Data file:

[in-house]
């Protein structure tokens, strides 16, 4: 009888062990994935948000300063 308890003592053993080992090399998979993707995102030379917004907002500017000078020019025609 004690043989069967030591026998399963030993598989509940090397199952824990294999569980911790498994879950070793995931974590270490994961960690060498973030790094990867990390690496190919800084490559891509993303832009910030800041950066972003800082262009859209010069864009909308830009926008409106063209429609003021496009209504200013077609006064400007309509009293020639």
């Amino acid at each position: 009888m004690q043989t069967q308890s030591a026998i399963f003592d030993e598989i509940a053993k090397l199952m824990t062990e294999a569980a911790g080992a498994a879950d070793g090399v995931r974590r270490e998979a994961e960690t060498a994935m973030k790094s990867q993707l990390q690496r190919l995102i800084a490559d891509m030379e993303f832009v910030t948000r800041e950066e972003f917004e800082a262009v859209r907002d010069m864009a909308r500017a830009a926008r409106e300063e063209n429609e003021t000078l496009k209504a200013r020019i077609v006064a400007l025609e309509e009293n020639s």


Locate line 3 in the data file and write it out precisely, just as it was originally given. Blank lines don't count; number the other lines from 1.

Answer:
């Amino acid at each position: 009888m004690q043989t069967q308890s030591a026998i399963f003592d030993e598989i509940a053993k090397l199952m824990t062990e294999a569980a911790g080992a498994a879950d070793g090399v995931r974590r270490e998979a994961e960690t060498a994935m973030k790094s990867q993707l990390q690496r190919l995102i800084a490559d891509m030379e993303f832009v910030t948000r800041e950066e972003f917004e800082a262009v859209r907002d010069m864009a909308r500017a830009a926008r409106e300063e063209n429609e003021t000078l496009k209504a200013r020019i077609v006064a400007l025609e309509e009293n020639s």